Schools still hard at work during summer
Published 9:38 pm Thursday, August 17, 2017
By Ella Bronaugh
When students and parents think of high school, they no doubt think of the September through June academic year, but school operations do not end there.
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There are several 12-month employees at Nansemond River High School that work over the summer to prepare for the upcoming school year, including Principal Daniel O’Leary, Assistant Principal Tara Worley, Graduation and E-Learning Coach Nicole Duplain, Administrative Assistant Kasey Smith and Discipline Secretary Tracey Goodman.
Nansemond River High School was darkened one morning last week, as the power was off due to the maintenance crew rewiring the air conditioning system. The administration could be found in the front office chatting and working, with country music playing faintly in the background.
The majority of their work over the summer goes into preparing for the upcoming academic year.
“A lot more goes on in the summer than people realize, such as logistics and planning,” O’Leary said. “It’s busy in a different way. There’s a lot of preparation for the next school year. We hire teachers, there are students leaving and entering; it’s nonstop. We develop a master schedule, we prepare for orientation, the building gets completely redone.
“We do a lot of summer cleaning — everything gets cleaned very thoroughly over the summer because we don’t have time to do it during the school year. They’ve been replacing our (air conditioning) for the past three to four weeks.”
The scheduling alone takes up a lot of the administrators’ time.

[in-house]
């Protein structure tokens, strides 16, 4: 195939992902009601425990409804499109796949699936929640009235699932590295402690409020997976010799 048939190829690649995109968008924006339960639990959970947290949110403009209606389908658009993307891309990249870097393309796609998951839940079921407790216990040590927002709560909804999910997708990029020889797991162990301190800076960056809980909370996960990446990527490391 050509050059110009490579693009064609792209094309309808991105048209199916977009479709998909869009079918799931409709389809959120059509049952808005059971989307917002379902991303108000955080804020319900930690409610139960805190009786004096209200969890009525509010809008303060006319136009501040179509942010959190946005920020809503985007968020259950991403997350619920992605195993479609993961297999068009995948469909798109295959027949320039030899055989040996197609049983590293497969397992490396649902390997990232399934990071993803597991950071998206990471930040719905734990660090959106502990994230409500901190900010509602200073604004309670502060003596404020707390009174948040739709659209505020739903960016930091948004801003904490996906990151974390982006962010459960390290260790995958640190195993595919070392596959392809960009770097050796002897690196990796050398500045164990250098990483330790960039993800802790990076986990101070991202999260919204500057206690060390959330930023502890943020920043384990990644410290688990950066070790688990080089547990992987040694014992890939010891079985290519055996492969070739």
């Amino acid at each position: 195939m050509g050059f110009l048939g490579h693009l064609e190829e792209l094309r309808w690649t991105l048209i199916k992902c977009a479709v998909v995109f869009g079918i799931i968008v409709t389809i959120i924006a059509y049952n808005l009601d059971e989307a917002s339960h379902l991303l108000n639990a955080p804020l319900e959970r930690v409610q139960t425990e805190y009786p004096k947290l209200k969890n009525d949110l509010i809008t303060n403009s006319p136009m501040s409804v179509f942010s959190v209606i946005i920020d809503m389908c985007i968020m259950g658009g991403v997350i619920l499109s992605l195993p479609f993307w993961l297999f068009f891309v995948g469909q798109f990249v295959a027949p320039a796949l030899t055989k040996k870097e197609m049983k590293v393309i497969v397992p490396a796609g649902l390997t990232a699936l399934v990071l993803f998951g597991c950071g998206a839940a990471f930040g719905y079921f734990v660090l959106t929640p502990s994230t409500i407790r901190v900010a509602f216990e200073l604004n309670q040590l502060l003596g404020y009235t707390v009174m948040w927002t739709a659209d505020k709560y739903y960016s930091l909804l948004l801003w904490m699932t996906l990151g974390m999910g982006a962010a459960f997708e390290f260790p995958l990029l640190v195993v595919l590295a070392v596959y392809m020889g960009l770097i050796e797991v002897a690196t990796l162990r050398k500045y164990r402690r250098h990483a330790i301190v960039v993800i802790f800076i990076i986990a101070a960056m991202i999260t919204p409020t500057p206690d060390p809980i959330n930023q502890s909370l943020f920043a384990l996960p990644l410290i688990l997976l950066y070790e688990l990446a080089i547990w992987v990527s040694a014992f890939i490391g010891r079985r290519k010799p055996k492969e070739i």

“Information gets put in the system. Then we go back and make corrections and figure out how many classes we need for each course and if we have enough teachers to teach it,” O’Leary said. “Sometimes, we have to hire new teachers or share teachers with another school. We build a master schedule, which we then go back and fix. So much is involved; it’s like a chess match. If you move one piece, everything is affected.”
The administration has also spent the summer coming up with the focus for the next academic year.
O’Leary said this year’s focus at Nansemond River will be what he calls “The Three R’s.”
They are Relation: establishing a rapport with kids and parents; Relevance: teaching things in the classroom that are relevant to real life; and Rigor: “School should be challenging — not difficult — but challenging,” O’Leary said.
There is, however, an upside to working over the summer.
“The Fridays,” Smith, the administrative assistant, said gleefully. The rest of the office as in agreement.
The 12-month employees in Suffolk Public Schools have 10-hour workdays Mondays through Thursdays during the summer, with Fridays off.
But they still use their 40 hours wisely.
“I get to learn all of the students’ names before they get here, and then they wonder how I know who they are,” said Duplain, the graduation and e-learning coach. “I like being prepared and planning for the school year. It allows me to work with the students more effectively.”
Worley and O’Leary appreciate the chance summer gives them to rewind and relax.
“The school year is constant,” Worley explains, “Over the summer you can reflect and make some changes.”
O’Leary agreed. “It’s more relaxed, and everyday management is a lot less,” he said. “Having time to reflect is always nice.”